Cacti come in a wide range of shapes and sizes. The tallest is Pachycereus pringlei, with a maximum recorded height of 19.2 m, and the smallest is Blossfeldia liliputiana, only about 1 cm diameter at maturity. Cactus flowers are large, and like the spines and branches arise from areoles. Many cactus species are night blooming, as they are pollinated by nocturnal insects or small animals, principally moths and bats. Cacti’s sizes range from small and round to pole-like and tall.
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As nearly every magazine I flip through recently has reminded me, the holidays are fast approaching. And of course that means it will soon be time to start baking holiday sweets! So I’d like to know what are some of your favorite things to bake or eat during the holiday?
P.S I’m so excited, just found out that this picture made it to Explore for Oct 20th. My first time!
It’s no longer a secret that Shag is the main hipster artist behind the big retro lounge revival currently hitting our culture with the force of a Polynesian typhoon. Are capri pants back in? You betcha, along with Audrey Hepburn "do’s", tiki’s, cocktails with little paper umbrellas and the Jet Set. In short, the tiki culture of Shag is where secret agents hobnob with cool chicks on scooters, where jet setting hipsters hook up with Shriners and Polynesian Icons, lounging on Jetsons furniture, sipping a never-ending cascade of tropical drinks and martinis. British slang-a-go-go is definitely the nomenclature of the day.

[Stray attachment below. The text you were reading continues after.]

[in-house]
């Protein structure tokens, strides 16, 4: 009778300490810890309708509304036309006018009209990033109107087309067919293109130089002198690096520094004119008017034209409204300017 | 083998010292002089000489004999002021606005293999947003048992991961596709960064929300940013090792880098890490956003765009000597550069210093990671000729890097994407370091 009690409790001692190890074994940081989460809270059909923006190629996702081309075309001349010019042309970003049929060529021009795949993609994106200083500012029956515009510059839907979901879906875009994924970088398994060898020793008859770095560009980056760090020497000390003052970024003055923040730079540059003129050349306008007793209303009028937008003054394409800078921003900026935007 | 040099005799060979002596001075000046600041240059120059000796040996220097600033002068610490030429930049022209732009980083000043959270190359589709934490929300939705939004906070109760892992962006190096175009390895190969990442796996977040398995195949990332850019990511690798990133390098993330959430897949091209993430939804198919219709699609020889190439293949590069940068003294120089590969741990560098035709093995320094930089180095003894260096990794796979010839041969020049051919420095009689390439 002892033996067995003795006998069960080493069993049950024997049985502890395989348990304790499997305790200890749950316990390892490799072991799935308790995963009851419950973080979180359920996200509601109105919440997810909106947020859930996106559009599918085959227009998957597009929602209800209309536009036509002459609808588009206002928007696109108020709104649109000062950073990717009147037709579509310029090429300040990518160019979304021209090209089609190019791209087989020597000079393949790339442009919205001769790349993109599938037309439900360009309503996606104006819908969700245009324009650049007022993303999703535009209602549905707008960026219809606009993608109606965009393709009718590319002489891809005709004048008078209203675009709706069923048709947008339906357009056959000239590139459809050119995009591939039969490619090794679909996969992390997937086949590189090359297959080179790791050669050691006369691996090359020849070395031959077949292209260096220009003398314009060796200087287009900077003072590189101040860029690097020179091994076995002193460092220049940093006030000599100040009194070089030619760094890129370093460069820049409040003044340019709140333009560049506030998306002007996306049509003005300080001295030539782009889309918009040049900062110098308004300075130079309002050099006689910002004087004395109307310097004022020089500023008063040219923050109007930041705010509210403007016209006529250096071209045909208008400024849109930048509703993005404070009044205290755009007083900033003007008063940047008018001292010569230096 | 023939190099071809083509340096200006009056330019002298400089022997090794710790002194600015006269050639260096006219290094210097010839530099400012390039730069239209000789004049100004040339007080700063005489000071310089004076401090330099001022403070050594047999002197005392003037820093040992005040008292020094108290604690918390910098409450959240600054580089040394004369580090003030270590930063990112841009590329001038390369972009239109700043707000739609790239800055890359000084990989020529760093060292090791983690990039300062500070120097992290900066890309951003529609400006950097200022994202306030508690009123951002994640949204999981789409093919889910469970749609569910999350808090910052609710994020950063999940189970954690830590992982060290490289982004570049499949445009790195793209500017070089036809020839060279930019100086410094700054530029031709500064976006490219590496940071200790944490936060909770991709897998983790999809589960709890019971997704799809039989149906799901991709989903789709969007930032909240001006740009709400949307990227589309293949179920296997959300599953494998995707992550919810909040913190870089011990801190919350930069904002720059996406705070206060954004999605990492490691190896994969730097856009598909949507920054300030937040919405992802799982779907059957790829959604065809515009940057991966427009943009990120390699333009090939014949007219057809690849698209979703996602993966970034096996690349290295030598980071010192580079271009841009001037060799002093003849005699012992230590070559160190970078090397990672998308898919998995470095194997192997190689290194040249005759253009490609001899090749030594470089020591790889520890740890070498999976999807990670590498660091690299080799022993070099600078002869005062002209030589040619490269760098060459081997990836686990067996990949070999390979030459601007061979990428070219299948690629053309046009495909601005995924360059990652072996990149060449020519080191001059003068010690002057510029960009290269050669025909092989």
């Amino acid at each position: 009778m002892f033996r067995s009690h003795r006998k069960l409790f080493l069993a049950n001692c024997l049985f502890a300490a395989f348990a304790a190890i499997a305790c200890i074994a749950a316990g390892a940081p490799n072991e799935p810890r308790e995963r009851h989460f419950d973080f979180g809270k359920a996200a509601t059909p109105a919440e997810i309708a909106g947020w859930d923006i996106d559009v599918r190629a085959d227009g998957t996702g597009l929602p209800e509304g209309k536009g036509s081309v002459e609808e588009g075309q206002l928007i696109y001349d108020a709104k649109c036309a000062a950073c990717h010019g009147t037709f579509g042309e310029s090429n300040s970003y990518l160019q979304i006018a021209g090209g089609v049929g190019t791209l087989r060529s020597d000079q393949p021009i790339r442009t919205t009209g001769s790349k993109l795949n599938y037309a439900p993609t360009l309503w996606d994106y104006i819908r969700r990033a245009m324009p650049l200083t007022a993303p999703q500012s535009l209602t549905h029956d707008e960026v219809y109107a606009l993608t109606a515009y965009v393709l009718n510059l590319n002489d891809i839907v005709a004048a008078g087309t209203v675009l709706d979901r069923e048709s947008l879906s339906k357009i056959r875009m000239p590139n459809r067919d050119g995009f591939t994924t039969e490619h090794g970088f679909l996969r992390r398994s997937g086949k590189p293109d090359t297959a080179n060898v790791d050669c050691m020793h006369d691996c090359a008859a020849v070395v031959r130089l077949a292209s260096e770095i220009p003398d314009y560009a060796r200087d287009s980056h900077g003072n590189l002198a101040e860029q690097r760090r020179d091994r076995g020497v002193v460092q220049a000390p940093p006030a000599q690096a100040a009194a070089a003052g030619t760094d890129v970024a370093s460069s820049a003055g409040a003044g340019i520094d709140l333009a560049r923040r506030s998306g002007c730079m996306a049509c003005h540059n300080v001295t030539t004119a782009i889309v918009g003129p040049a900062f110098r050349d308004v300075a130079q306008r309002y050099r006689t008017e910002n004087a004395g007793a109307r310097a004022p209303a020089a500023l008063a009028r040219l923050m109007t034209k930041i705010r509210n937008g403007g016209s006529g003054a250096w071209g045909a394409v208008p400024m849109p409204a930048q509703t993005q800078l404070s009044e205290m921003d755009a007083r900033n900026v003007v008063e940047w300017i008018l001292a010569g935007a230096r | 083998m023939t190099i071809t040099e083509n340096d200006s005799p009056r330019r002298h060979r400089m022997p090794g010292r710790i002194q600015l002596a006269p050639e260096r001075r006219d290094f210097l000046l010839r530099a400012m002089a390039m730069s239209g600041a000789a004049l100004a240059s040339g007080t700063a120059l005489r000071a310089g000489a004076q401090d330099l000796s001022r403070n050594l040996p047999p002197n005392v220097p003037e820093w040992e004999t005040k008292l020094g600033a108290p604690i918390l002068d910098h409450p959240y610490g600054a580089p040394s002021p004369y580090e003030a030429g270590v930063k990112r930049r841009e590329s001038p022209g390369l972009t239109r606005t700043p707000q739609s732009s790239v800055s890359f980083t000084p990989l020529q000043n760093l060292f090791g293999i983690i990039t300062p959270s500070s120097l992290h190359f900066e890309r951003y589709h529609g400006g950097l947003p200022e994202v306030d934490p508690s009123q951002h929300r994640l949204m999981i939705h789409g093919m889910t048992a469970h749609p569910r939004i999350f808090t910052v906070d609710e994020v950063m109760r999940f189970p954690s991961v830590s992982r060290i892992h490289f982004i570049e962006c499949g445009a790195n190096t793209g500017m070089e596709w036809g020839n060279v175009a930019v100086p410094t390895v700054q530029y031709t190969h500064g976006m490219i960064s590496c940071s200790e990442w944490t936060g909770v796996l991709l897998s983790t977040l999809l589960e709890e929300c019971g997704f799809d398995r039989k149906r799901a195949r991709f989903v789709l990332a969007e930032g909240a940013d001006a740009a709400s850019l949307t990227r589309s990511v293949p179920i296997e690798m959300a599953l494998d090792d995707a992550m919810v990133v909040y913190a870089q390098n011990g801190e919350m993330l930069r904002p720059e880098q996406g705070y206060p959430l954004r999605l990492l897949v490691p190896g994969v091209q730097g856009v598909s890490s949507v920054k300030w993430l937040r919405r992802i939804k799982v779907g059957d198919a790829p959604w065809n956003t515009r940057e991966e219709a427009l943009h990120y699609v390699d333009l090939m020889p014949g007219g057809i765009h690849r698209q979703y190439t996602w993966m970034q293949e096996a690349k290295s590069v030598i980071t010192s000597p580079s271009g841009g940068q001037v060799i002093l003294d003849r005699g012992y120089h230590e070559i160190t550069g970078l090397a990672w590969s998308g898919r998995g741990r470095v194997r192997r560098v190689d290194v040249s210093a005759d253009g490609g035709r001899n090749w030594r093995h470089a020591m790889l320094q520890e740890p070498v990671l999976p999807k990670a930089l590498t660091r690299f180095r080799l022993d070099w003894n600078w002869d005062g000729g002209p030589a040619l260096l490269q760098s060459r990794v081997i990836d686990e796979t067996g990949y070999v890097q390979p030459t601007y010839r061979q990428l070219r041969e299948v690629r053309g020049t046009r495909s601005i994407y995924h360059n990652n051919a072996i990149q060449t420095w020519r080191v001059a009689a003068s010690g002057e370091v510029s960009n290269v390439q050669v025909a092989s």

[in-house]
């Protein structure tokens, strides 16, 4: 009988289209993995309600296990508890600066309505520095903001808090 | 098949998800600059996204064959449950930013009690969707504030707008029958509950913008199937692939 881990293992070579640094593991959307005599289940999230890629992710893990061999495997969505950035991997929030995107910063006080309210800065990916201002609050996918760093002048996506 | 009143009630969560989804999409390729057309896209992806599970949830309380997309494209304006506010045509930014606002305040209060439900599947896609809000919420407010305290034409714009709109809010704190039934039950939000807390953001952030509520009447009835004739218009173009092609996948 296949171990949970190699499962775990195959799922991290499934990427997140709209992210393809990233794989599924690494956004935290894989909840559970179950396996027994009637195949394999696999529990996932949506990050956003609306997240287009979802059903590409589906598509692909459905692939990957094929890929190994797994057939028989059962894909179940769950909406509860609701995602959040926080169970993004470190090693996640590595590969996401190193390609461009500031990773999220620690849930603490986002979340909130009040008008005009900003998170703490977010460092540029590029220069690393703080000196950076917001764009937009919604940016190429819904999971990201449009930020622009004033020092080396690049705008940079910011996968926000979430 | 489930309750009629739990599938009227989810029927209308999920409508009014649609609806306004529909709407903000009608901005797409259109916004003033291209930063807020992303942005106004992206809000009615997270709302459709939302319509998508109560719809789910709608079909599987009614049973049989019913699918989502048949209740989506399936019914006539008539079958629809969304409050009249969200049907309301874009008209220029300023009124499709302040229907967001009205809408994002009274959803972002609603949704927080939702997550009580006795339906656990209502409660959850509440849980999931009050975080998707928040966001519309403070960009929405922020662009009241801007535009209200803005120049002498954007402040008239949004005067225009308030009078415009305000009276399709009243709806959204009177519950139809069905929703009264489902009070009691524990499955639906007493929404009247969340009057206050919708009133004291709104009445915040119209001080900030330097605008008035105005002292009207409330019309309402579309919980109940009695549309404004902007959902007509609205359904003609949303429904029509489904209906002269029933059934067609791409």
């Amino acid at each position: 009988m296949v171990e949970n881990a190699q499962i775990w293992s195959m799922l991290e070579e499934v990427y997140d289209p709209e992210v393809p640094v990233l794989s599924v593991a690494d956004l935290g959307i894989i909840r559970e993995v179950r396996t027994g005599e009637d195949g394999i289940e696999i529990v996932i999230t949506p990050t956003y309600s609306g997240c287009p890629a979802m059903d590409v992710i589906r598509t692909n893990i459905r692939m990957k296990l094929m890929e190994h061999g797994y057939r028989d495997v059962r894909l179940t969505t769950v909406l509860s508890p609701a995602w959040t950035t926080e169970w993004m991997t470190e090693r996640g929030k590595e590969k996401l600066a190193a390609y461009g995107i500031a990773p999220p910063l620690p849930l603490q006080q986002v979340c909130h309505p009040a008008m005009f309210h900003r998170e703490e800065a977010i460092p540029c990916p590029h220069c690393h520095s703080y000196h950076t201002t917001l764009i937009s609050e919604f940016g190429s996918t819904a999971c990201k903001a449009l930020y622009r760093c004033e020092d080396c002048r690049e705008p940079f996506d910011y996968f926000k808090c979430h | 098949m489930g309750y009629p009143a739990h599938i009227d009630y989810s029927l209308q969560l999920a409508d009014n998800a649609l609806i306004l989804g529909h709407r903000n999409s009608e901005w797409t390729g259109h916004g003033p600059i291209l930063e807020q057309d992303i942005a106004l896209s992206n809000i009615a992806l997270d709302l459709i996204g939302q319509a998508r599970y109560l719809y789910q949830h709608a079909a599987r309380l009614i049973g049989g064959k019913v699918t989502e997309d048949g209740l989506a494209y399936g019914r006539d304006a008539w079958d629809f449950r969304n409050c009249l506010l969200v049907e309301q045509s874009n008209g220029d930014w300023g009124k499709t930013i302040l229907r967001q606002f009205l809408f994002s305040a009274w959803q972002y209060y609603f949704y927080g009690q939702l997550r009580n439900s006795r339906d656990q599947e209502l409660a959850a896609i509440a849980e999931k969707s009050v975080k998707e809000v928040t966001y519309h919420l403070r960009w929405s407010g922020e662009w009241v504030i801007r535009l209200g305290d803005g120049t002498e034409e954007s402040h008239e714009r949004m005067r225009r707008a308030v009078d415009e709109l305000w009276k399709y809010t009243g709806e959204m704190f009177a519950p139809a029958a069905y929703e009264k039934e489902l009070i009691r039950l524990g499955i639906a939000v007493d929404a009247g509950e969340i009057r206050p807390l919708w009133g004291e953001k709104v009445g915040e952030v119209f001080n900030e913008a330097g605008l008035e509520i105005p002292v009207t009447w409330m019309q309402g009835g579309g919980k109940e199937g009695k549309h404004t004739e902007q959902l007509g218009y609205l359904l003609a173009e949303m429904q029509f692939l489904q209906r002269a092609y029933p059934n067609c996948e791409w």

So, who is this secret agent man behind this hip revival? It’s Josh Agle, of course. Take the last two letters of his first name and combine with the first two letters of his last name and you’ve got the recipe for Shag.
He’s everywhere it would seem: books, purses, clothing, decals, stools, lamps, posters, magazines, organizers, Hollywood Squares (Whoopie Goldberg, an admirer and client regularly displays his Cat Paintings in her square). Shag has also been in negotiation with Universal about an animated series, "Spy Lounge".